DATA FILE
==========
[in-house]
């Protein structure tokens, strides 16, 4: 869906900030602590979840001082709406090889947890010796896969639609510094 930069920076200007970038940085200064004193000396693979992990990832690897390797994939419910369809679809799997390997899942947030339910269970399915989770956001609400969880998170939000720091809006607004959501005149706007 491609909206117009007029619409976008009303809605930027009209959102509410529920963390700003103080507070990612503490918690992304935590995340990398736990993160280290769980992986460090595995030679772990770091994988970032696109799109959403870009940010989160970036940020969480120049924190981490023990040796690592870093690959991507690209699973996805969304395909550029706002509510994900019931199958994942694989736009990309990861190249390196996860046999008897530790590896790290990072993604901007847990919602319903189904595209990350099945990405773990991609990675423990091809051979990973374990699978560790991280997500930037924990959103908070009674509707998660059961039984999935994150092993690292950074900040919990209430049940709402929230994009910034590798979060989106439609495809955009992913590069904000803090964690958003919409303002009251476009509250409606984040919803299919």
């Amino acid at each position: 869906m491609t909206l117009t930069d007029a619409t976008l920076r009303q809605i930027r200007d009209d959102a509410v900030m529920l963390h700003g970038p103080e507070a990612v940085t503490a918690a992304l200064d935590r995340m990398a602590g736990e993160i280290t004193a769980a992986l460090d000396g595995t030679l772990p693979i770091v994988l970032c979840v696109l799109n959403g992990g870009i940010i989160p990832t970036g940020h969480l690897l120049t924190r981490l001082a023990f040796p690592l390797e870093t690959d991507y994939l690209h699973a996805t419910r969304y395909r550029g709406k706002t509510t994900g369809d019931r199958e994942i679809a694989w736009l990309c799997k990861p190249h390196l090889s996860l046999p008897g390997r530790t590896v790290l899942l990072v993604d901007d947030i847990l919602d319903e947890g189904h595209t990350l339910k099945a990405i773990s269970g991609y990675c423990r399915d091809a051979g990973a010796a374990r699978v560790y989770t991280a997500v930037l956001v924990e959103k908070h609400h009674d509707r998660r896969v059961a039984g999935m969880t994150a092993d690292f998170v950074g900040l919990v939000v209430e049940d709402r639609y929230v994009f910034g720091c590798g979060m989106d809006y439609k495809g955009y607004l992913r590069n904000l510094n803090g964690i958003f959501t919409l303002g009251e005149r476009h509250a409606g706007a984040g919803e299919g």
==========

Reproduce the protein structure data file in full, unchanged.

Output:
[in-house]
């Protein structure tokens, strides 16, 4: 869906900030602590979840001082709406090889947890010796896969639609510094 930069920076200007970038940085200064004193000396693979992990990832690897390797994939419910369809679809799997390997899942947030339910269970399915989770956001609400969880998170939000720091809006607004959501005149706007 491609909206117009007029619409976008009303809605930027009209959102509410529920963390700003103080507070990612503490918690992304935590995340990398736990993160280290769980992986460090595995030679772990770091994988970032696109799109959403870009940010989160970036940020969480120049924190981490023990040796690592870093690959991507690209699973996805969304395909550029706002509510994900019931199958994942694989736009990309990861190249390196996860046999008897530790590896790290990072993604901007847990919602319903189904595209990350099945990405773990991609990675423990091809051979990973374990699978560790991280997500930037924990959103908070009674509707998660059961039984999935994150092993690292950074900040919990209430049940709402929230994009910034590798979060989106439609495809955009992913590069904000803090964690958003919409303002009251476009509250409606984040919803299919």
């Amino acid at each position: 869906m491609t909206l117009t930069d007029a619409t976008l920076r009303q809605i930027r200007d009209d959102a509410v900030m529920l963390h700003g970038p103080e507070a990612v940085t503490a918690a992304l200064d935590r995340m990398a602590g736990e993160i280290t004193a769980a992986l460090d000396g595995t030679l772990p693979i770091v994988l970032c979840v696109l799109n959403g992990g870009i940010i989160p990832t970036g940020h969480l690897l120049t924190r981490l001082a023990f040796p690592l390797e870093t690959d991507y994939l690209h699973a996805t419910r969304y395909r550029g709406k706002t509510t994900g369809d019931r199958e994942i679809a694989w736009l990309c799997k990861p190249h390196l090889s996860l046999p008897g390997r530790t590896v790290l899942l990072v993604d901007d947030i847990l919602d319903e947890g189904h595209t990350l339910k099945a990405i773990s269970g991609y990675c423990r399915d091809a051979g990973a010796a374990r699978v560790y989770t991280a997500v930037l956001v924990e959103k908070h609400h009674d509707r998660r896969v059961a039984g999935m969880t994150a092993d690292f998170v950074g900040l919990v939000v209430e049940d709402r639609y929230v994009f910034g720091c590798g979060m989106d809006y439609k495809g955009y607004l992913r590069n904000l510094n803090g964690i958003f959501t919409l303002g009251e005149r476009h509250a409606g706007a984040g919803e299919g």